Keypoints, ‘Display’ writing mode
”The biggest single time waste on the brush is struggling to cover in 1. We add a tinkter of silver and black to all colours to help coverage – NEVER use brilliant white… always tint to Dove or ‘Signwriters’ white.
It’s a great way of taking the pressure off yourself to say, I’ll not worry about covering in one hit, I’ll use 2 coats. You ca add some driers to Oneshot or use an acrylic tough undercoat mixed to match and then top coat with Oneshot. But importantly don’t waste time struggling with the first coat. Flash it on quick as a terrier. That will cover the surface by say 65%… then go back when tacky and zip another quick coat over bringing it up to acceptable 95%.
When done, do a 20 min zip around with a fine brush clipping in ears and edges, with background colour. This is how we did a lot of exhibition display work up to 1984 before the vinyl malaise kicked in. It works… job done!
Clean up – Getting out alive
Finishing up on site is a risky as the descent of Everest. Don’t rush … go slowly and deliberate. But in order to do that you have to understand you have burnt up loads of sugar and yr probably starving because you skipped lunch.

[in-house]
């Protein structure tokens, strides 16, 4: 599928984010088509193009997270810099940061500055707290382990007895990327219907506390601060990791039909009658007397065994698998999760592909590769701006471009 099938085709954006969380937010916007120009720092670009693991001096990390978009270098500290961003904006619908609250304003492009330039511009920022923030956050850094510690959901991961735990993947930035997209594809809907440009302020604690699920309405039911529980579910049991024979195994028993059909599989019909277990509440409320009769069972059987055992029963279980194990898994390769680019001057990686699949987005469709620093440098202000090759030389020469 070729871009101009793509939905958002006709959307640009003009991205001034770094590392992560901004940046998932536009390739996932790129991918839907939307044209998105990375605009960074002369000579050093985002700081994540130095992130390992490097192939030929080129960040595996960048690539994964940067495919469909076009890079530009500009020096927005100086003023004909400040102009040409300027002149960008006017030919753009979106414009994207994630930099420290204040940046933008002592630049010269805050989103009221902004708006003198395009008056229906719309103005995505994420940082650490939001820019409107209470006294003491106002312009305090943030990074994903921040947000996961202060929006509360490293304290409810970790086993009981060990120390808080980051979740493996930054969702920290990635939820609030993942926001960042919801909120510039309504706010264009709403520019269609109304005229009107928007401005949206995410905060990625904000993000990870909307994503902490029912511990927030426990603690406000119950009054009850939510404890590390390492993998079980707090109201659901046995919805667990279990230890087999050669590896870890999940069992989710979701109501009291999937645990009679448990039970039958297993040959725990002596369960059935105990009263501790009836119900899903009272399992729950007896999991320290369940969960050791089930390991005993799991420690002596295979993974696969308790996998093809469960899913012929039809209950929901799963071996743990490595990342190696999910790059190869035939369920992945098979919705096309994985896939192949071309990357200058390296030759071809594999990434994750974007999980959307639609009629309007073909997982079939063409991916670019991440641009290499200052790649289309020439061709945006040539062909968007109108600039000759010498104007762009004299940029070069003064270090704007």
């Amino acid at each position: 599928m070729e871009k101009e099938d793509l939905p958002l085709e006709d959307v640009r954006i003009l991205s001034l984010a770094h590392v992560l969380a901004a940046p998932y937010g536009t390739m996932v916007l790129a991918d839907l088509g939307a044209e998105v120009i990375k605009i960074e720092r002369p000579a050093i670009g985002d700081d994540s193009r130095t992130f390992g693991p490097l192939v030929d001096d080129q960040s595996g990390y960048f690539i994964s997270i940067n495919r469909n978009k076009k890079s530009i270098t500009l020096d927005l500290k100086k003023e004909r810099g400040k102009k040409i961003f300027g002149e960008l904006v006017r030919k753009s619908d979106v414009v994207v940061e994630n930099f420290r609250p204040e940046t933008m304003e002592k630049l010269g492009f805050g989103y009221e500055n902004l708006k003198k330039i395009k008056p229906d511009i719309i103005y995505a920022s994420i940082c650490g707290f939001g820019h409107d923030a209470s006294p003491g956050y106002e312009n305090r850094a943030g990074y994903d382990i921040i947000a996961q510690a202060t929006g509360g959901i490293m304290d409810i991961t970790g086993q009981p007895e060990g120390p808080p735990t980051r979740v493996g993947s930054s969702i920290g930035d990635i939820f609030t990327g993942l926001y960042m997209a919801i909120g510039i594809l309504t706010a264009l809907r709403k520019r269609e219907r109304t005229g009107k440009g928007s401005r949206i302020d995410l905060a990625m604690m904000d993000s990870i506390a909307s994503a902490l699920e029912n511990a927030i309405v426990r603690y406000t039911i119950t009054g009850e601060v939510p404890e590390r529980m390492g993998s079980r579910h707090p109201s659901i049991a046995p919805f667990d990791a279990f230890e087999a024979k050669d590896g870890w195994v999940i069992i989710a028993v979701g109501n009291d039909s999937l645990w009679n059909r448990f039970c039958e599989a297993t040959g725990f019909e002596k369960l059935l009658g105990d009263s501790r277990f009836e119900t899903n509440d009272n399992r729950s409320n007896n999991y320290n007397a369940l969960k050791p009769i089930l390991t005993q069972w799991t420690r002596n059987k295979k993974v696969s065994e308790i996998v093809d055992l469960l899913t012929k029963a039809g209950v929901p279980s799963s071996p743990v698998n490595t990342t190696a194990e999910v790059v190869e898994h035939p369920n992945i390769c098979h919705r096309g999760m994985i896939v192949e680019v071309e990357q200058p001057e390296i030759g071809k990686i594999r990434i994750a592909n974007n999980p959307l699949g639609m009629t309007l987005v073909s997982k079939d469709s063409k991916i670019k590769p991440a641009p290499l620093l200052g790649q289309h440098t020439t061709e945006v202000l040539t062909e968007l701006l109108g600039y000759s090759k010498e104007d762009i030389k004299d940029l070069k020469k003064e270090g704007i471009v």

Never skip fuelling up. Always eat snacks for fuel
NGS Fuel pack: Jaffa cakes, drinks, Chocolate and fruit.
So remember – speed will come on it’s own. But these points help:
Head smart – don’t go into practice mode when you need to be in work mode.
Paint safe – slow down start up and wind down modes.
Trace smart – dot curves and 50% of straights.
Paint smart – use a good bit of tape to quicken up and reduce pressure.
Eat and drink well to keep fuelled up.
My apprentices have contributed so much to beautifying London and beyond. But to Jack Hollands, and Tobias Newbigin I hold a special high regard because so many times I was right when it counted … but they were more right when it mattered.
Love and respect boys.
NGS Proudly sponsoring the New Generation of Signpainters. Mostly in London.